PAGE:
NYMC Faculty Publications

Emerging Insights Into Glomerular Vascular Pole and Microcirculation

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Journal of the American Society of Nephrology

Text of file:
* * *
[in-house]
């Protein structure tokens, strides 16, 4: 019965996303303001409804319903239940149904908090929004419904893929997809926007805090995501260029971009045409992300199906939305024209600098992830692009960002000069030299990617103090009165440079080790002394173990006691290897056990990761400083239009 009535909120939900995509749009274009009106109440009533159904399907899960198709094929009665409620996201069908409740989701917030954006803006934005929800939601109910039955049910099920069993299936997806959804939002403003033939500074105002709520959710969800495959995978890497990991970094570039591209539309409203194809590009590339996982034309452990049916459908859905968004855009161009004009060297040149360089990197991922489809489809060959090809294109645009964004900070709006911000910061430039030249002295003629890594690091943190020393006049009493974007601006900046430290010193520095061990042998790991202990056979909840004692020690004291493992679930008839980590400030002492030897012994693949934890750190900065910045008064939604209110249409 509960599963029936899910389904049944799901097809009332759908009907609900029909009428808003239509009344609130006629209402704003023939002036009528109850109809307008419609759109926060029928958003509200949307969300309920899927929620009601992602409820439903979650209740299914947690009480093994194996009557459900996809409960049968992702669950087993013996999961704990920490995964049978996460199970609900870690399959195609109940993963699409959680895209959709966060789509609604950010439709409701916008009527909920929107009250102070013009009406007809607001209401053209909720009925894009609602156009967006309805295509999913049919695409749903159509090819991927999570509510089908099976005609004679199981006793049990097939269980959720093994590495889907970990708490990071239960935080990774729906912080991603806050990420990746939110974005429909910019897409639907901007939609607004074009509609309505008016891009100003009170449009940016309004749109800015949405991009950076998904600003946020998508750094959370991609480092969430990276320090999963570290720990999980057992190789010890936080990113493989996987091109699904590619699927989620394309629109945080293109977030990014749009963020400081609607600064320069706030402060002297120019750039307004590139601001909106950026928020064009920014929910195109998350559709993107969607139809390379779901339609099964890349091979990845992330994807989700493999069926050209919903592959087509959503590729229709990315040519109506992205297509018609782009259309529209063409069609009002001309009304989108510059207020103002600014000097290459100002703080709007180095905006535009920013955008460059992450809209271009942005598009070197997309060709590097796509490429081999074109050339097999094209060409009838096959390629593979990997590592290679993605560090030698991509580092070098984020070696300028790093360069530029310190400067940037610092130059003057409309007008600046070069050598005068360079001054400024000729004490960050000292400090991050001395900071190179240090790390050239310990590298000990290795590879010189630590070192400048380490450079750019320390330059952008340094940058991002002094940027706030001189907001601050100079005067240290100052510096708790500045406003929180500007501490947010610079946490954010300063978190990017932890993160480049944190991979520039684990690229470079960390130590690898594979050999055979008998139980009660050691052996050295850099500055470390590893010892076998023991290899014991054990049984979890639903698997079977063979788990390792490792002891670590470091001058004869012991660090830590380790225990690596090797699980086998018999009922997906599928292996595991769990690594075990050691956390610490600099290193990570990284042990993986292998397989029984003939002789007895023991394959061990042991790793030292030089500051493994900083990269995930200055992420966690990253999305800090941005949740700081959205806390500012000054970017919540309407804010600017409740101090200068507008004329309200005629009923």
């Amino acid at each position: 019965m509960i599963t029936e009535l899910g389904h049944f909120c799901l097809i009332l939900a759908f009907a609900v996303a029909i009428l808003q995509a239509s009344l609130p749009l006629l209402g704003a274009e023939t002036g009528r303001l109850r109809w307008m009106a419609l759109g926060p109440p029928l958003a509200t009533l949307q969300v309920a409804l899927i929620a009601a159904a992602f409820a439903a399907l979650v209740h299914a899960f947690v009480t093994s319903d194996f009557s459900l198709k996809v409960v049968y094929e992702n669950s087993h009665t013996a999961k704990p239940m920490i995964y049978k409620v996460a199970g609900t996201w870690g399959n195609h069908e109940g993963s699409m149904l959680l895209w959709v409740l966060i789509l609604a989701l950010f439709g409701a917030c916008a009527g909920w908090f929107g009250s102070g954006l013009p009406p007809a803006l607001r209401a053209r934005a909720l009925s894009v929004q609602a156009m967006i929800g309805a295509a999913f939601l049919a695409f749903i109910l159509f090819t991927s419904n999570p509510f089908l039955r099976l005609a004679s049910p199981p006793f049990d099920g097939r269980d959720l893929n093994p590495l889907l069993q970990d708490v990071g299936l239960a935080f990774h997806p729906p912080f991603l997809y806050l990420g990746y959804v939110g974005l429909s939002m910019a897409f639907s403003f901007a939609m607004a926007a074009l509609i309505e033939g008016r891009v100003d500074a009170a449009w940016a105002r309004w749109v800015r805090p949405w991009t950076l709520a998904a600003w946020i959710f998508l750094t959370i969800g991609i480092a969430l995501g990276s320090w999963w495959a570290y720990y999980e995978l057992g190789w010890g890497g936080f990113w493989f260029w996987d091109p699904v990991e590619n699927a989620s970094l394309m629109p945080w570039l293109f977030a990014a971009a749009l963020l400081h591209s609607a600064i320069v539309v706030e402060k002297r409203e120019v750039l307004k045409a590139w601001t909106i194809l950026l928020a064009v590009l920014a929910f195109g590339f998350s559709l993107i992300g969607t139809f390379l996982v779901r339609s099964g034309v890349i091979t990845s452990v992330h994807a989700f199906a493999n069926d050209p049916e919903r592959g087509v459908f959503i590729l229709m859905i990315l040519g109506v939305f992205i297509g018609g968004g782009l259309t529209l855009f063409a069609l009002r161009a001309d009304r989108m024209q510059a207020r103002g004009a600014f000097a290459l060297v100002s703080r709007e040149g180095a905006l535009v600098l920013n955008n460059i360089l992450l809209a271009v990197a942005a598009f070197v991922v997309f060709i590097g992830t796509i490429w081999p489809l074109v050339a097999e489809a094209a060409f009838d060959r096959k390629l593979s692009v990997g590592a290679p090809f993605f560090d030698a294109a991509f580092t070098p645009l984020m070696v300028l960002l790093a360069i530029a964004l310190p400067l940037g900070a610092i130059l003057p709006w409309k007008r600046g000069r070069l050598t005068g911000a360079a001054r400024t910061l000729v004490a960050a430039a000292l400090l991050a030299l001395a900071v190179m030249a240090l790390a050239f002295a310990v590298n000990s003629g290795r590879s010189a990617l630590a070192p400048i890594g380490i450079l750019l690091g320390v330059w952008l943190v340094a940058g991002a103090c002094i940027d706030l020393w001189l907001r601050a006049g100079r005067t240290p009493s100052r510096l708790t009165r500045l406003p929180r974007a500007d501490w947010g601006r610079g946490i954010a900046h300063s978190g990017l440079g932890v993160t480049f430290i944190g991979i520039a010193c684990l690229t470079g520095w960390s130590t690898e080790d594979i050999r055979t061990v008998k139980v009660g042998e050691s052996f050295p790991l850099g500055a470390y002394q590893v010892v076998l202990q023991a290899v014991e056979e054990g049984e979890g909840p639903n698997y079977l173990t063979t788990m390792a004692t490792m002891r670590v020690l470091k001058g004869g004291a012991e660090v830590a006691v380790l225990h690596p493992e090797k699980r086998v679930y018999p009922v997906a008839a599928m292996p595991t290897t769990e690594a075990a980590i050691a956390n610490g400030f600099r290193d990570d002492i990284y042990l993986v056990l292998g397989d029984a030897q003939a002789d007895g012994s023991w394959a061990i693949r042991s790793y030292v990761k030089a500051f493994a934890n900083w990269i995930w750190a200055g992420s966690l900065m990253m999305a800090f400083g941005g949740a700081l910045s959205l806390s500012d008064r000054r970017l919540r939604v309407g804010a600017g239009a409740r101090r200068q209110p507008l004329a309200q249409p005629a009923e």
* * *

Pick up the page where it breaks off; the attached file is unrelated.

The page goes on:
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The glomerular vascular pole is the gate for the afferent and efferent arterioles and mesangial cells and a frequent location of peripolar cells with an unclear function. It has been studied in definitive detail for >30 years, and functionally interrogated in the context of signal transduction from the macula densa to the mesangial cells and afferent arteriolar smooth muscle cells from 10 to 20 years ago. Two recent discoveries shed additional light on the vascular pole, with possibly far-reaching implications. One, which uses novel serial section electron microscopy, reveals a shorter capillary pathway between the basins of the afferent and efferent arterioles. Such a pathway, when patent, may short-circuit the multitude of capillaries in the glomerular tuft. Notably, this shorter capillary route is enclosed within the glomerular mesangium. The second study used anti-Thy1.1-induced mesangiolysis and intravital microscopy to unequivocally establish the long-suspected contractile function of mesangial cells, which have the ability to change the geometry and curvature of glomerular capillaries. These studies led me to hypothesize the existence of a glomerular perfusion rheostat, in which the shorter path periodically fluctuates between being more and less patent. This action reduces or increases blood flow through the entire glomerular capillary tuft. A corollary is that the GFR is a net product of balance between the states of capillary perfusion, and that deviations from the balanced state would increase or decrease GFR. Taken together, these studies may pave the way to a more profound understanding of glomerular microcirculation under basal conditions and in progression of glomerulopathies.